About Me


ˋssawira,ˋssawira, ˋssawira, calls out the taxi driver whenever someone travelsome looking approaches the busy area at the grand taxi station in Agadir. There are in fact two places where the collective taxis leave from and to some places they might leave from either station, generally in Morocco the place of departure in the city will provide services to specific towns or areas close by so you always have to find the right grand taxi station to be successful and only pay local prices (they will probably take you from anywhere you´ll just pay for it). After a long wait and  switching the taxi station there are finally 6 people assembled wanting to go the direction of Essaouira. Luckily my host and friend from Agadir helped me negotiate so that even with having to switch taxis I only paid 100 dhm for the  ~4 hour ride.

Essaouira is a very nice little city by the beach, the old Medina lies between the ocean on two sides up on the peninsular with the port at the tip. Behind and along the bay stretches the town to all sites and has been growing rapidly in the last decades. It is a popular holiday and weekend destination for Moroccans and people from all over the world. While the city is full of nice cafes, little shops of all sorts, restaurants but also bars and some nights clubs it is very calm and small compared to, for example Marrakech, Fez or Tangier. Essaouira has been mainly Jewish, Portuguese and, French and Amazigh in the previous century which has formed the cities architecture, no one I met got yet tired of wandering the streets of the mendina, the long beach in the bay towards Diabat and the back land of Essaouira. What is also special about this city is the coexistence of western style touristic places and authentic local life, even within the medina the vibe changes a lot from thai restaurants and instagramable 40 dhm coffee to 5 dhm soups and whole in the wall work sheds and bakeries towards the Bab Doukalah. Just by the turn of a corner the whole vibe can change from interior Design focused eateries and shops stuffed full of leather products, herbs and pottery with hundreds of tourist pushing through to calm streets where the open doors let you glimpse into the work and sales area of local art and crafts people. In these streets you will get the cheapest pastries and authentic local products. But everywhere in the city both poles co-exist, only a few steps from the crazy mega loft restaurant small affordable places with plastic chairs offer a similar menu and often better food.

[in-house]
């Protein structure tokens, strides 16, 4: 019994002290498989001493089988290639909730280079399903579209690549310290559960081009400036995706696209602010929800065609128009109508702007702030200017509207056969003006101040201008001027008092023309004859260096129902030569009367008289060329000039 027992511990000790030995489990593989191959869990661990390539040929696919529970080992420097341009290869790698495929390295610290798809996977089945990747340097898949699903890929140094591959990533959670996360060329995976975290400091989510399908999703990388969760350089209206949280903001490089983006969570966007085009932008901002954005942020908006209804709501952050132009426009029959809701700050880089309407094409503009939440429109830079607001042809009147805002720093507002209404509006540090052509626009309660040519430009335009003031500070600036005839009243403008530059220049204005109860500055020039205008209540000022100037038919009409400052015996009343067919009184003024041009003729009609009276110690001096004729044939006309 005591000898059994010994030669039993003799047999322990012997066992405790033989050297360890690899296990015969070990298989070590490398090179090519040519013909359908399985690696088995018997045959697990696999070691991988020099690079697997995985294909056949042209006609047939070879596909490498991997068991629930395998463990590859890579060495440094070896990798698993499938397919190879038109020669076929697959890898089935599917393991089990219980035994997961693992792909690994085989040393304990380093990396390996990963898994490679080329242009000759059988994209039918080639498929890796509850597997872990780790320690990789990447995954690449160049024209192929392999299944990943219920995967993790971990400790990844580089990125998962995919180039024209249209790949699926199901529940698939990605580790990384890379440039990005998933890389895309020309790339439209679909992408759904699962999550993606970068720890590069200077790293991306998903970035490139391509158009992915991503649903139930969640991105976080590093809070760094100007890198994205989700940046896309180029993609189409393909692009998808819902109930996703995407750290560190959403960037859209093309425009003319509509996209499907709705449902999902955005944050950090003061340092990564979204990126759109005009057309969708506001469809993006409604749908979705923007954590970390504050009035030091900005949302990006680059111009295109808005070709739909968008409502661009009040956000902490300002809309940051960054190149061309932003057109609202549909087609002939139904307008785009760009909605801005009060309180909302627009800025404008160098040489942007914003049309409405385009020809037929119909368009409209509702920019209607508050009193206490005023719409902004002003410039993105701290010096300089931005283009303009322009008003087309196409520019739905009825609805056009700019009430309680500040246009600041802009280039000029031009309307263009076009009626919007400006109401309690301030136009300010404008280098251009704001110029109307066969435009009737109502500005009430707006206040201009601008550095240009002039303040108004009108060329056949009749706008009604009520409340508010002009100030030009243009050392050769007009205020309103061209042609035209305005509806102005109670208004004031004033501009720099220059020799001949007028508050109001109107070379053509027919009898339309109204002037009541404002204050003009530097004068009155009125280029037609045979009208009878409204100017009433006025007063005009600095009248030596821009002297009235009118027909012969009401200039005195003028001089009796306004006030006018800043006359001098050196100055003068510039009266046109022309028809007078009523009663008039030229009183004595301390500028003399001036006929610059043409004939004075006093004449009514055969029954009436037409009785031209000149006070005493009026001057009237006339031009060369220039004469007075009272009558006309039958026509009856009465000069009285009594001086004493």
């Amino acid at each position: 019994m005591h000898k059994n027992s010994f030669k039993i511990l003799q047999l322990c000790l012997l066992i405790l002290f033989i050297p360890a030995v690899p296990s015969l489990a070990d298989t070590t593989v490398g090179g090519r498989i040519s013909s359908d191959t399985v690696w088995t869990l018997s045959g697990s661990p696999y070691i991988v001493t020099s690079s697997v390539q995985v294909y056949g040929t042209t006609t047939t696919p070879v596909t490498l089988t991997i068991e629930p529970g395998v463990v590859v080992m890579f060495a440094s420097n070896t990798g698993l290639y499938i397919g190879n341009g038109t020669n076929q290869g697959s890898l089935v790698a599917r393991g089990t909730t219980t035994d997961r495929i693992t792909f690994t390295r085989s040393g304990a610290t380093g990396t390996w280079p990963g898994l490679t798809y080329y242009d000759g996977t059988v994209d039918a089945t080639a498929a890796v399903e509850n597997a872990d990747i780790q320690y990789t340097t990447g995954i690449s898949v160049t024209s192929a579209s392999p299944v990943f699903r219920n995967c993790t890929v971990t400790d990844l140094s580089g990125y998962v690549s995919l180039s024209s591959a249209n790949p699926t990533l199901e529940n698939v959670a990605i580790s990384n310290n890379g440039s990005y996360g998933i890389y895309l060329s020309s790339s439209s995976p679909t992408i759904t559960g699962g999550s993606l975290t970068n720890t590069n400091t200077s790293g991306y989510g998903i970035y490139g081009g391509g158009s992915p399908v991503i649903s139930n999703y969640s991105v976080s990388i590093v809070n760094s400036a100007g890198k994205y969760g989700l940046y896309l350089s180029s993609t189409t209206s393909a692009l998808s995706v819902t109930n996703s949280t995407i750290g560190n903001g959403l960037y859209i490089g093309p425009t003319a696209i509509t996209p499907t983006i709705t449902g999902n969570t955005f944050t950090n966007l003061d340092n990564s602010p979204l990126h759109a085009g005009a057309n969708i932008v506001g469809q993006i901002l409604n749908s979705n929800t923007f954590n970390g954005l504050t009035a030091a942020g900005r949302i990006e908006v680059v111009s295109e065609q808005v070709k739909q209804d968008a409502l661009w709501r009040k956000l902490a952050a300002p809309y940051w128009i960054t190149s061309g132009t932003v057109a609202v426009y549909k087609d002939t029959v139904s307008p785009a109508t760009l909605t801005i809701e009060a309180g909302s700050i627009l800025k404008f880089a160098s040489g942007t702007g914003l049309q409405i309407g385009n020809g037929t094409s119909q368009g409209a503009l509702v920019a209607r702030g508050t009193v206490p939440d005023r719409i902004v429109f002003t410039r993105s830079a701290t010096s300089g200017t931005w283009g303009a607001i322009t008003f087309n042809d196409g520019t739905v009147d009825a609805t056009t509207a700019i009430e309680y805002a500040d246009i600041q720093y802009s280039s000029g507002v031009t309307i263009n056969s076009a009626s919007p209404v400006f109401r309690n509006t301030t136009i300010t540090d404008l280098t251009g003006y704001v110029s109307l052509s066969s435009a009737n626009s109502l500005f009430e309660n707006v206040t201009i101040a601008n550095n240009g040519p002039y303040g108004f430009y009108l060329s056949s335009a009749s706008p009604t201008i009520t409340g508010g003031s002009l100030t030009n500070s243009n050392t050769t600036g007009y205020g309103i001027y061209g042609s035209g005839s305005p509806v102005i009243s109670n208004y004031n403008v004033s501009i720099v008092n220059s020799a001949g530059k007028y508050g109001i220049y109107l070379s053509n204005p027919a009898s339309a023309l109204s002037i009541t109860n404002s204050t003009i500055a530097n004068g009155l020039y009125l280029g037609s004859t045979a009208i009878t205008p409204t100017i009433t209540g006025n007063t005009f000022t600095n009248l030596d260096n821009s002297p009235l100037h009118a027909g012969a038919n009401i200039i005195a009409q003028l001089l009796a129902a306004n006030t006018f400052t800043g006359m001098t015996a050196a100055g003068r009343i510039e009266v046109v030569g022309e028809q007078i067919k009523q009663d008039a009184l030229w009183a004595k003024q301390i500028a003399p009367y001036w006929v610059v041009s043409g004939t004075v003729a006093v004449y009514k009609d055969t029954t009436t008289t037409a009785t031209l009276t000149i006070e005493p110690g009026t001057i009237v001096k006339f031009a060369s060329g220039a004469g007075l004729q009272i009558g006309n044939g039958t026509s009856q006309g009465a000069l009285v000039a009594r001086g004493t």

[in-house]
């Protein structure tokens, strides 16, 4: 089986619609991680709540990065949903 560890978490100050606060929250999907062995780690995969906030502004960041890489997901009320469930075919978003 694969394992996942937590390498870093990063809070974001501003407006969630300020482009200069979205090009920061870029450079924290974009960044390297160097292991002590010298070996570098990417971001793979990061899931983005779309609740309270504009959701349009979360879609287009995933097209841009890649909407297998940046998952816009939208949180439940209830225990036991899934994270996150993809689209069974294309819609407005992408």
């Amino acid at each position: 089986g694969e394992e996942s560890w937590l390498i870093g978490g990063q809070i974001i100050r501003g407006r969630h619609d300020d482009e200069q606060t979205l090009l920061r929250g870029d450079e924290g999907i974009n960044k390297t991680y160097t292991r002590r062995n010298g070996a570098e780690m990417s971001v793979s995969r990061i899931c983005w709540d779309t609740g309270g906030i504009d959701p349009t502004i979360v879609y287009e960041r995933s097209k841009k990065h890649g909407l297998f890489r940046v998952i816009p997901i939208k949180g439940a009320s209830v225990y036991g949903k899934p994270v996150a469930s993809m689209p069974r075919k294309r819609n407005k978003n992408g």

upper floor of cafe, closed of, my stuff on the ground tablet, coffee, some pillows

Bakery and café Pârisserie Driss nice local vibe, the second floor of the courtyard terrace was my private writing and smoking escape when it was closed off later in the season my very private escape thanks to the lovely waitress moving the flowerpot with a smile leading me up to the stairs. The cheap prices and delicious baked goods and coffee are only to recommend as well.

Chez omar for cheap priced authentic Moroccan food with omar welcoming you every day. My go to place for Friday couscous also the squid was super tasty but a treat.

La Roche is a nice in between of low key fancy but traditional, the beautifully presented food is amazing and reasonably priced and they have some different dishes to offer.

Chaabi chic has a beautiful roof top terrace with sun in the afternoons. Due to the location it is very calm and cheap for drinks at least. Also the interior looks super cool but it was more a tea and smoke and chat spot for me.

Learning the names and locations of the different gates (Babs) of the medina is a huge advantage for orientation.

There is Bab Doukalah, towards the more local area of the medina to the north-east, beyond lays the local street market (on Sundays a big second hand market fills the streets), the liquor stores and the local bus and grand taxi station.